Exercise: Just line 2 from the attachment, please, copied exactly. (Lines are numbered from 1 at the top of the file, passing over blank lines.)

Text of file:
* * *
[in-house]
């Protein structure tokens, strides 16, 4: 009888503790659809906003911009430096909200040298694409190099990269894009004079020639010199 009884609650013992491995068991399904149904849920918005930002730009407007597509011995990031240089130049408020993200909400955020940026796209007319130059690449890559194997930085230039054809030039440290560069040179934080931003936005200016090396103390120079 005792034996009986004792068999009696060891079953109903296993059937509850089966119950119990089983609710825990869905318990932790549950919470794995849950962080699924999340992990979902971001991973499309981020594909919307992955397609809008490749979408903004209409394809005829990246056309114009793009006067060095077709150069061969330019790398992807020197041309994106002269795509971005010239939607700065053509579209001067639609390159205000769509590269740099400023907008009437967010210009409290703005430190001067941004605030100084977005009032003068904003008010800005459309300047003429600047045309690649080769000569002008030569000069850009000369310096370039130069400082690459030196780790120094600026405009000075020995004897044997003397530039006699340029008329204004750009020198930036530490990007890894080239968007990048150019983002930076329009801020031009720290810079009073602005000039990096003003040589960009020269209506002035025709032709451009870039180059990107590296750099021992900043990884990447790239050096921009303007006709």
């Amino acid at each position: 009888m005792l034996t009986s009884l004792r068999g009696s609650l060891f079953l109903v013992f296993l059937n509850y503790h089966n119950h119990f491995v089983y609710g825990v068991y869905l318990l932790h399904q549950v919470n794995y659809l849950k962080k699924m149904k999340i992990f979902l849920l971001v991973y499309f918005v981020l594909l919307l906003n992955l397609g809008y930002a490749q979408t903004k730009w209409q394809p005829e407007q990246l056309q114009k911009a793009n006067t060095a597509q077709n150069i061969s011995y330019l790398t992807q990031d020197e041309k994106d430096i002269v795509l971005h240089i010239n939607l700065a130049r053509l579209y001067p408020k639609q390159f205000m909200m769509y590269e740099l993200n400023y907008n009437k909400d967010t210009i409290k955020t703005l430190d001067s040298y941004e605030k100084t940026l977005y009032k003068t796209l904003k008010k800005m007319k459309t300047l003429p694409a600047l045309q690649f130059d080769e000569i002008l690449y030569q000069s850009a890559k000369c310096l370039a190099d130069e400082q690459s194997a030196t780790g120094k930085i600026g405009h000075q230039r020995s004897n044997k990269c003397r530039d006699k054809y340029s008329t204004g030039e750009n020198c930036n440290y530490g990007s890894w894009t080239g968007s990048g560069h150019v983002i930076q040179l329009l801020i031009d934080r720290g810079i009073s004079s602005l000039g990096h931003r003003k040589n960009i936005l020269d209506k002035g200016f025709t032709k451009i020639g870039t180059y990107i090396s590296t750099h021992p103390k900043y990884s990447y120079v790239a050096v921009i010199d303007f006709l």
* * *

């Protein structure tokens, strides 16, 4: 009888503790659809906003911009430096909200040298694409190099990269894009004079020639010199 009884609650013992491995068991399904149904849920918005930002730009407007597509011995990031240089130049408020993200909400955020940026796209007319130059690449890559194997930085230039054809030039440290560069040179934080931003936005200016090396103390120079 005792034996009986004792068999009696060891079953109903296993059937509850089966119950119990089983609710825990869905318990932790549950919470794995849950962080699924999340992990979902971001991973499309981020594909919307992955397609809008490749979408903004209409394809005829990246056309114009793009006067060095077709150069061969330019790398992807020197041309994106002269795509971005010239939607700065053509579209001067639609390159205000769509590269740099400023907008009437967010210009409290703005430190001067941004605030100084977005009032003068904003008010800005459309300047003429600047045309690649080769000569002008030569000069850009000369310096370039130069400082690459030196780790120094600026405009000075020995004897044997003397530039006699340029008329204004750009020198930036530490990007890894080239968007990048150019983002930076329009801020031009720290810079009073602005000039990096003003040589960009020269209506002035025709032709451009870039180059990107590296750099021992900043990884990447790239050096921009303007006709």